Greek Shipping News Cuts
Week 04 - 2008


OLP strike could close Piraeus port

---By Nikos Bardounias - Kathimerini
Already the container station has over 5,000 units stored there, its total capacity being 15,000. OLP sources said yesterday that if in the next 10 to 15 days there is no change in the situation, the OLP storage space will be full and the port authority will be forced to close the port. It will also inform all international forwarding companies so that they can choose other commercial ports at which to unload cargo originally destined for Piraeus.
In its meeting yesterday, the Federation of Permanent Port Employees in Greece (OMYLE) decided to escalate its industrial action, announcing a 24-hour strike on January 30, and to continue to refuse to work overtime and weekends in February as well.
The draft law provides for the voluntary exit of personnel hired before May 1999 (approximately 150-200 people), a transfer to other state posts in a similar capacity, depending on their years of service as well, and a package of shares allocated to employees at one-third of the stock price when the deal is realized.

Man who 'broke the market' resigns

Greek newcomer secures 15 units
---A Piraeus-based player is wasting little time in growing its presence.
New Greek shipping outfit Grand Union is rapidly expanding its fleet with bulker and tanker newbuildings.
Market sources say the Piraeus-based company has booked eight capesizes in South Korea and six chemical tankers in China.
Newbuilding players familiar with the company say Grand Union signed up for the eight capesizes at SungDong Shipbuilding last year.
The contract is for two capesizes of 180,000 dwt and six of 170,000 dwt. The price is unknown. Clarkson's database lists Grand Union as scheduled to take delivery of one ship in 2009 and the rest in 2010.
Sources believe orders for the six 16,500-dwt newbuildings were contracted some time ago as Grand Union is scheduled to take delivery between 2008 and 2011. The identity of the Chinese shipbuilder has not been disclosed.
Grand Union was incorporated in May 2006 by Greek owners Stamford Navigation and Newfront Shipping. The company is said to have 15 bulkers and one products tanker, the 12,000-dwt Watford (built 2005), in the water. The bulkers include five capesizes, eight panamaxes and two handysizes.
In addition to the latest orders, Grand Union also has five 35,000-dwt handysize bulk carriers on order at SPP Shipbuilding and eight 81,000-dwt kamsarmaxes and three 180,000-dwt capesize bulkers under construction at C&Heavy Industries (C&HI).
SPP is slated to deliver the handysizes in 2010 and 2011, while C&HI will deliver its newbuildings from the first quarter of 2010 to 2011.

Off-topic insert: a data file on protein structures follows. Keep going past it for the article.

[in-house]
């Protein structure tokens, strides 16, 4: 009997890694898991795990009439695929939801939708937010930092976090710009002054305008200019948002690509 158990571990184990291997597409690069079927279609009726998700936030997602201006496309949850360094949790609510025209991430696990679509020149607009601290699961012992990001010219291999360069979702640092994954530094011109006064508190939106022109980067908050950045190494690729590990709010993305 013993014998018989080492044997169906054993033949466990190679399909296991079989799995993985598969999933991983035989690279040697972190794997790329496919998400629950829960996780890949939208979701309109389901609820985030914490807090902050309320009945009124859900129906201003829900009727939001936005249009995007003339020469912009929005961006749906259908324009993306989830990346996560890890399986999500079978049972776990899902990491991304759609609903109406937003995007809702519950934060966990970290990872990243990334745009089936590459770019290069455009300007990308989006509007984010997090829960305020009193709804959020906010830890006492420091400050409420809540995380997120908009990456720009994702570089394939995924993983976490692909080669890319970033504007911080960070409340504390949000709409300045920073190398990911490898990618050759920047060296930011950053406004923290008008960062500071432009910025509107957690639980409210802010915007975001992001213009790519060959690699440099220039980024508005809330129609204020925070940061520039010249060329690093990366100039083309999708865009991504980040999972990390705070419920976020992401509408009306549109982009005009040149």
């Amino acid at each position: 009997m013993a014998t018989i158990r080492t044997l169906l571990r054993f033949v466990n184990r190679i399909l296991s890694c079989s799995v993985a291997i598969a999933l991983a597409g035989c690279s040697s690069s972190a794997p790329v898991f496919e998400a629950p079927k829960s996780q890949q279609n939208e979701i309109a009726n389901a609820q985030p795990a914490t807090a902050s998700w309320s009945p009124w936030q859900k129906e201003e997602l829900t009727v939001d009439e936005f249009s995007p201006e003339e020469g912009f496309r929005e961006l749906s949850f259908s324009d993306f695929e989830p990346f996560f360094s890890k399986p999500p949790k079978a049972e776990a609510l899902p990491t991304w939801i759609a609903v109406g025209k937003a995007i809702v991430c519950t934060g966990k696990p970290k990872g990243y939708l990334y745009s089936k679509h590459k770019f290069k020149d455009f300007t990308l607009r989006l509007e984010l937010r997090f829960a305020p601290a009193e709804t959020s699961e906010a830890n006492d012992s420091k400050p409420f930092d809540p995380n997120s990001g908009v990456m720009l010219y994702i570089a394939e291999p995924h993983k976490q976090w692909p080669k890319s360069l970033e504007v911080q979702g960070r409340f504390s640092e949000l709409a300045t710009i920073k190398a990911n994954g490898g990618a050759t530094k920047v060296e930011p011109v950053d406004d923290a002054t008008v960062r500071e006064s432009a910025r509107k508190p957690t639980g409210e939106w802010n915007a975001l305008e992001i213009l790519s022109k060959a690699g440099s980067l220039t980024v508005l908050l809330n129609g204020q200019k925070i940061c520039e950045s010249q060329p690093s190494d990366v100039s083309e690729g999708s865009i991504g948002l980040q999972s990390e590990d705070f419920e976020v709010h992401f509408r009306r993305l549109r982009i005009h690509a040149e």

Grand Union is also said to be holding two capesize options at C&HI.
Irene Ang Singapore, published: 25 January 2008

Vardinoyiannis and Grimaldi plot Ro-Ropax shake-up
---John Vardinoyiannis is on the verge of gaining control of Crete's Anek Lines and the Italian group Grimaldi is poised to get both feet firmly placed in the Greek seatransportation sector under a deal expected to be hatched in the next few days.
With just the dotting of the 'i's' and the crossing of 't's' to be concluded, the deal will see Grimaldi sell its 15.26% holding in Anek Lines to the Vardinoyiannis-controlled, Cyprus-listed Sea Star Capital (SSC) which will in turn sell its 26.71% stake in Crete's other major company Minoan Lines to the Italian group.
SSC has already made it known that some 58m has been set aside to purchase stock in Anek "as soon as possible". SSC, which has only been an active player in the shipping sector since last October, is already a 15.9% stakeholder in Anek, which has ambitions to strengthen its operations in the Aegean and Adriatic. Likewise, the Grimaldi Group has often stated a desire to enhance its position in the Adriatic.
Vardinoyiannis has reportedly refused to play ball with Grimaldi in jointly cooperating on routes in the Adriatic, a stand which led to Grimaldi boss, Emanuele Grimaldi, threatening to sell the company's Anek stake to a third party.
In a move to stave-off the aspirations of the Italian group, December 11 the Laskaridis family sold its entire interest in Greece's passenger shipping sector for 249.6m to SSC and Vardinoyiannis. The deal was thought to have opened the way for the consolidation of Crete's two major ferry companies, Anek and Minoan plus the country's largest ferry group Hellenic Seaways under one roof as Laskaridis held a 34.7% stake in Piraeus-based Hellenic Seaways.
Grimaldi has said he is not interested in the Greek domestic services, where Hellenic Seaways is especially strong. Just where the current wheeling and dealing leaves the ambitious Hellenic remains to be seen, but Newsfront understands Marine and Island Policy minister, Giorgos Voulgarakis, is concerned and in the past has sought reassurances from Vardinoyiannis.
Source: Issue 3 (25 January 2008) of Newsfront Greek Shipping Intelligence newsletter.

Ionia Shipmanagement' ships may be barred from U.S. ports
---Thursday, 24.01.2008, 12:22am (GMT)
A New Haven judge has given the U.S. Coast Guard the power to turn back vessels belonging to a Hellenic shipping company convicted of polluting the oceans with oily waste. Federal District Court Judge Janet Bond Arterton ruled January 10 that the company, Ionia Management, had violated probation in its sentencing on pollution charges last year. In the new charges, federal prosecutors accused Ionia of sending a 60,000-ton tanker to a Georgia port late last year without proper pollution-monitoring equipment. The judge responded to the violation by warning the company that all of its ships must install up-to-date systems to prevent the discharge of oily waste into the ocean or be turned back at sea. She also appointed a special master to make sure the company complied with her order. In the latest incident, the tanker Dromeas sailed into the port of Savannah, Ga. on December 20 and was stopped by the Coast Guard. The ship's officers said they were not aware they needed special monitoring equipment, but the judge had required that all of Ionia's ships carry a monitor that tracks "every single drop of oil or waste that moves in the engine room" and that company officials review all the pollution data on a daily or hourly basis.